The Emergence of American Modernism, 1940–1973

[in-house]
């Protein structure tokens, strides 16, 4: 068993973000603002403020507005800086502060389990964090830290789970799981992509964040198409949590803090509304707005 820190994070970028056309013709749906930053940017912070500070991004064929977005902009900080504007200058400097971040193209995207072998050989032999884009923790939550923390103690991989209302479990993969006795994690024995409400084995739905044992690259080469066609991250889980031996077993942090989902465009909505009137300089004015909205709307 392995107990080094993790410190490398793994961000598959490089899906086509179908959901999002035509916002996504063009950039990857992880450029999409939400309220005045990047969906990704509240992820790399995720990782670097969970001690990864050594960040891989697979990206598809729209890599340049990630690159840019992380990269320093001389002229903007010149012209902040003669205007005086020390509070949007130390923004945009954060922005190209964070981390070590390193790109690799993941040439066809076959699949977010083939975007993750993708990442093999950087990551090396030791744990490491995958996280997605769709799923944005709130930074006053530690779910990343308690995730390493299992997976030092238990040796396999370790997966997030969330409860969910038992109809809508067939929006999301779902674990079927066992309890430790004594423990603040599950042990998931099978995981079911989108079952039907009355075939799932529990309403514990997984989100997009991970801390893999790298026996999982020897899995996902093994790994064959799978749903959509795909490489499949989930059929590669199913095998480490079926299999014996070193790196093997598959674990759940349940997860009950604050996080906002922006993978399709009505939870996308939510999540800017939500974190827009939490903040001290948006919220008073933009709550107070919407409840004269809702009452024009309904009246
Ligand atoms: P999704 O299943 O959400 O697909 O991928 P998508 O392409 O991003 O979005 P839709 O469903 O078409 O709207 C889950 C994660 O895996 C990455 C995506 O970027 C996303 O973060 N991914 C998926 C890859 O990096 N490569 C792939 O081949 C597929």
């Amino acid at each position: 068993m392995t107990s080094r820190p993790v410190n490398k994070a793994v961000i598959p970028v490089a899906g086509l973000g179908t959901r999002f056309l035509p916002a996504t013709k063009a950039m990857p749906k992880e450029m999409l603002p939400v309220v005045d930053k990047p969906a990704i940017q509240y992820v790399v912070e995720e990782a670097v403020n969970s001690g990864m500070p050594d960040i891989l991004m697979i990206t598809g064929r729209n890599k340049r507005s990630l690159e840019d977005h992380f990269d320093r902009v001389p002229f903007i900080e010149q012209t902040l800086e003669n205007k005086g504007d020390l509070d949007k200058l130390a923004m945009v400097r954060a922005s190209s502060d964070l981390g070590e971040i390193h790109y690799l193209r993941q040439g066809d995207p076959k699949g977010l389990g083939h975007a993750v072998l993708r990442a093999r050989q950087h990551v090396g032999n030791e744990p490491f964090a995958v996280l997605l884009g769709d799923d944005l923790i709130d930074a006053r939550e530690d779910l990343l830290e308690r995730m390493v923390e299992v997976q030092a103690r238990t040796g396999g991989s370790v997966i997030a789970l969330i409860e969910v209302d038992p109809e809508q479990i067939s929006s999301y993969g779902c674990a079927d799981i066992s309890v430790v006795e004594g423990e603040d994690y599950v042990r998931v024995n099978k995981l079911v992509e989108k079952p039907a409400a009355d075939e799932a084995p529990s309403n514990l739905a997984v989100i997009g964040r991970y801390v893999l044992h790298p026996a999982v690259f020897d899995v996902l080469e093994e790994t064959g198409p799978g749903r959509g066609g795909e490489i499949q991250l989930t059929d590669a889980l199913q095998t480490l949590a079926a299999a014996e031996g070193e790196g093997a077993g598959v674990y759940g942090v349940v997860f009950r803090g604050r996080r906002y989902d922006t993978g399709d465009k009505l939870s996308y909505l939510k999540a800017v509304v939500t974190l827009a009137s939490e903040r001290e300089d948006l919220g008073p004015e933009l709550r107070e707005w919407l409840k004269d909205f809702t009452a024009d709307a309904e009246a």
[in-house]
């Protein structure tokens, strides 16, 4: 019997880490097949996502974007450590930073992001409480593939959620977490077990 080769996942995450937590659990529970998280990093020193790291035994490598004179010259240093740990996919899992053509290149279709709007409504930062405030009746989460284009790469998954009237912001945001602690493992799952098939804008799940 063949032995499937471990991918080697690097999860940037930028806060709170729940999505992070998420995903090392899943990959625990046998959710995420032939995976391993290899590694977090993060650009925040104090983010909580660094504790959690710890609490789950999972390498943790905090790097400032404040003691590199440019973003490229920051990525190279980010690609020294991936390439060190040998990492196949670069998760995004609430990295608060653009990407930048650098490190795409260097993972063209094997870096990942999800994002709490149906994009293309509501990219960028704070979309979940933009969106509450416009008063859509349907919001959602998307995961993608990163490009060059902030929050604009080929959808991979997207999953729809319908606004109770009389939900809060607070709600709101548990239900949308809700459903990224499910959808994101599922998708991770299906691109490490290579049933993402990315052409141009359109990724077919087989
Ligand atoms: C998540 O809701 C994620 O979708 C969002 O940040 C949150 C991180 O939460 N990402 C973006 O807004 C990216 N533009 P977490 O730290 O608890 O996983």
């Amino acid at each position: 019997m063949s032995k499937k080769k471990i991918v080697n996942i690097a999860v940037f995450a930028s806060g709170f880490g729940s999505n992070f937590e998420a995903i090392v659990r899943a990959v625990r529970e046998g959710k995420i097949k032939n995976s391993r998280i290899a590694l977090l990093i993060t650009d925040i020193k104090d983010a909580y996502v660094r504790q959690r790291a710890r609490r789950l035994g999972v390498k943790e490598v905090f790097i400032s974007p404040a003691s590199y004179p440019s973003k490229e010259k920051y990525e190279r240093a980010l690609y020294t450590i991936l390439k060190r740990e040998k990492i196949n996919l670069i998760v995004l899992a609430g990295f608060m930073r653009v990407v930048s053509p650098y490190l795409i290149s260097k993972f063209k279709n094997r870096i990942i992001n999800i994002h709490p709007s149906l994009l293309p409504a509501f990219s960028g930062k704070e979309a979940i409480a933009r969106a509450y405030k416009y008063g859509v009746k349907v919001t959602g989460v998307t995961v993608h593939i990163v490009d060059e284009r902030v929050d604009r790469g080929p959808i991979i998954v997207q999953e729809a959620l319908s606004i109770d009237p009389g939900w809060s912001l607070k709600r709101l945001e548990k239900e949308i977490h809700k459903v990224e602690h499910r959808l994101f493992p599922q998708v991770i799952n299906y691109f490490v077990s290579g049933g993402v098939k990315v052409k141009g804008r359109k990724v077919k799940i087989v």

The four decades starting in 1940 witnessed the full-blown emergence of Modernism in the United States, its ascendancy, and then, after the mid-1960s, a growing public sense of its symbolic emptiness and antihuman scale. The Modernism that Mies, and especially Gropius, taught had been rooted in the liberal socialism of Europe. While Gropius and Mies came to the United States permanently, the Finnish Modernist Alvar Aalto came as a visitor and to supervise the construction of his Finnish pavilion at the 1939 World's Fair in New York. At the start of 1942, just as in 1916–1918, there was a sharp drop in general civilian building as the United States entered the Second World War following the bombing of Pearl Harbor, Hawaii. The years immediately after the Second World War, which Americans had decisively won, were characterized by a buoyant confidence and a desire to get on with the business of progress.